Every racehorse in the world can call upon three Arabian horses as their ancestors, and Fryvolous showed yesterday on the opening day of the July meeting why the modern thoroughbred has such good genes.
Fryvolous is seriously fast
NEWMARKET // Every racehorse in the world can call upon three Arabian horses as their ancestors, and Fryvolous showed yesterday on the opening day of the July meeting why the modern thoroughbred has such good genes. Owned by Sheikh Khalifa bin Zayed, President of the UAE and Ruler of Abu Dhabi, Fryvolous won the Group 2 Abu Dhabi International Stakes at a canter. The six-year-old, who won the Dubai Kahayla Classic at Nad Al Sheba on Dubai World Cup day, illustrated why he is the highest-rated Arabian in the world with a devastating turn of foot to beat El Rigoletto, owned by Sheikh Hamdan Al Maktoum.
Trainer Rod Simpson had no hesitation in outlining a programme for the winner. "If I have my way, he will go to the big Arabian race on the same day as the Prix de L'Arc de Triomphe," the Abu Dhabi-based trainer said. "He'll take in the big Arabian meeting at Newbury in 10 days' time, and then we'll dream about Paris in October." There was a distinct UAE flavour at the Suffolk track yesterday. Abu Dhabi tourism had erected a giant Bedouin tent to greet racegoers, and there were 16 thoroughbreds in the regular racing action which boasted UAE ownership.
And in the first Group race of the day, the Cherry Hinton Stakes, the finish was dominated by two fillies with UAE connections. Misheer, who was outgunned at Royal Ascot three weeks ago by the American raider Jealous Again, gained full compensation for that defeat when winning the Group 2 contest. The Oasis Dream filly travelled strongly throughout the race, and although she received reminders from jockey Neil Callan to keep a straight line, she powered away in the final stages. Royal Ascot winner Habaayib, owned by Sheikh Hamdan Al Maktoum, finished just more than three lengths behind in second, while Capercaille, owned by the Crown Prince of Dubai, stayed on for fourth behind Lady Darshaan.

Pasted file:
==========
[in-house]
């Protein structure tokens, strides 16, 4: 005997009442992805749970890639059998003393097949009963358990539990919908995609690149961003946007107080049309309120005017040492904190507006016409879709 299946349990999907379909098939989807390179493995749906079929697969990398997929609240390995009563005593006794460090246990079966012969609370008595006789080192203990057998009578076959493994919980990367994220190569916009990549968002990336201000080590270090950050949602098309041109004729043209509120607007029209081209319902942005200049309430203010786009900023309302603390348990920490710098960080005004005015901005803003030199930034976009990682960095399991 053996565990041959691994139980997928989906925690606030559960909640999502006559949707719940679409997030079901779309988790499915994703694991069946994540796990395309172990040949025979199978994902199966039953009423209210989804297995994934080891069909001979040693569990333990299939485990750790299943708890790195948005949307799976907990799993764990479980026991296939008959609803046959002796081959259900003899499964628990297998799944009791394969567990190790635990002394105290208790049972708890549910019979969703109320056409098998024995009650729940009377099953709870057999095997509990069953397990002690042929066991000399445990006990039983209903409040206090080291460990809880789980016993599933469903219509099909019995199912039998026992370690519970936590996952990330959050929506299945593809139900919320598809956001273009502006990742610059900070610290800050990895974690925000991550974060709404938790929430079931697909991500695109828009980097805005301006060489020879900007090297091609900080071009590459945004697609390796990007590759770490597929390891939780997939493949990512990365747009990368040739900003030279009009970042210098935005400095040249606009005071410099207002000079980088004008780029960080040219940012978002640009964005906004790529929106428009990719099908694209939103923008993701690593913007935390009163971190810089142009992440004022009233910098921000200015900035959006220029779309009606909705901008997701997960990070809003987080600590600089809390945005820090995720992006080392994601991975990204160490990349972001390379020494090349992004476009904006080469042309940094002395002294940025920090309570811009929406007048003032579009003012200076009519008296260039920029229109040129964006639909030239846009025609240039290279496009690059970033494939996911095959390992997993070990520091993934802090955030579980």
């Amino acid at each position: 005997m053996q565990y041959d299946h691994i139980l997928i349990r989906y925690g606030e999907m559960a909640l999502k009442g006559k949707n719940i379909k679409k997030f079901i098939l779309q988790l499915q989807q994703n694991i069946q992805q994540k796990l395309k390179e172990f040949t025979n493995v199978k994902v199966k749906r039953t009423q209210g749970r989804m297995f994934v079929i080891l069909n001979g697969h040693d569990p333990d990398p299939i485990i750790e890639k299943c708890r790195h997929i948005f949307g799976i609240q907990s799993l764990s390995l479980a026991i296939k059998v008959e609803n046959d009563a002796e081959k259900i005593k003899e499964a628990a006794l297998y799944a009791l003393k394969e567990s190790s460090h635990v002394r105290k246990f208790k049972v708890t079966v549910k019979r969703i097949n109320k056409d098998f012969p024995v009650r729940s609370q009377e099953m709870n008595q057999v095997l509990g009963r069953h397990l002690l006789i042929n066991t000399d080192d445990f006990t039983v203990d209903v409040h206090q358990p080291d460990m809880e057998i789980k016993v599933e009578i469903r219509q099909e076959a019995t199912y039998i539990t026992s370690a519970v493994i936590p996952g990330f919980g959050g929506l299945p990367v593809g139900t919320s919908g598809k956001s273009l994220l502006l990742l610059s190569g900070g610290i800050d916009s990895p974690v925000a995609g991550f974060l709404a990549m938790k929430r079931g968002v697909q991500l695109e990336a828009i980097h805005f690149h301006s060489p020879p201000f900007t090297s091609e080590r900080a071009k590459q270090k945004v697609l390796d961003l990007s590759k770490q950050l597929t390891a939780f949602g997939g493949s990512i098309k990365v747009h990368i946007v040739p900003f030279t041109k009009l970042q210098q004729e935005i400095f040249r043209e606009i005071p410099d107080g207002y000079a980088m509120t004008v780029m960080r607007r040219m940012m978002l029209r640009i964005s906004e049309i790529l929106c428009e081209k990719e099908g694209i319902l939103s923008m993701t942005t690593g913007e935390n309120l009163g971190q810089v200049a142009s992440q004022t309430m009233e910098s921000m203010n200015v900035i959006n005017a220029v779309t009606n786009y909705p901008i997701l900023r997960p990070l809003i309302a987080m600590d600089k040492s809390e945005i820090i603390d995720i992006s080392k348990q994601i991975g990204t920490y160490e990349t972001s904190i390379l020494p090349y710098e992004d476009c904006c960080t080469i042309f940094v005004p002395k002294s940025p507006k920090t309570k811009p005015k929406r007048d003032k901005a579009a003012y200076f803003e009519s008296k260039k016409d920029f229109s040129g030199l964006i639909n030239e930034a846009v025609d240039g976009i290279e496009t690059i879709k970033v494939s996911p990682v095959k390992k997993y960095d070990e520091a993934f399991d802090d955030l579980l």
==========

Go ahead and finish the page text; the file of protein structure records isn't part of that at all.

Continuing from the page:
"She's a tiny filly, but she has a big heart," said Misheer's trainer, Clive Brittain. "I would say that she is as good a filly as I have had for a while." It was a bold statement from the man who has sent out the likes of Pebbles, who won the Breeders' Cup turf in 1985, and Sayyedati, who won the 1,000 Guineas. And there could be a considerable amount to come from the winner, as Brittain revealed that there were mitigating circumstances to that Ascot defeat. "She had a sore back before Ascot and for the four days before the race," he said.
"Neil said that when he rode her at Ascot she just felt flat halfway through the race and that it was merely due to the fact she had missed her work." Bruce Raymond, racing manager to the winning owner, Saeed Manana, underlined what improvement might be possible. "We pretty much knew she would win this before the race, as she has come on leaps and bounds since Ascot," he said. "She'll stay at least seven furlongs and she goes for the Moyglare Stud Stakes at the Curragh next month."
The Etihad Airways Falmouth Stakes 35 minutes later could not provide a similar fairy tale for the sole UAE representative, as Princess Haya's Cosmopolitan trailed in last behind Goldikova. Sent over from Chantilly by Frenchman Freddie Head, Goldikova had a tall reputation to resurrect after her flop at Longchamp in the Prix D'Isaphan in May. Soft ground was considered the reason she finished seventh that day, and on better going she showed the kind of form which secured her the Breeders' Cup mile at Santa Anita last year.
"Lovely, lovely, lovely," enthused Head, whose sister Criquette won this race with the Sheikh Mohammed-owned Sensation in 1996. "She kept on finding something." @Email:firstname.lastname@example.org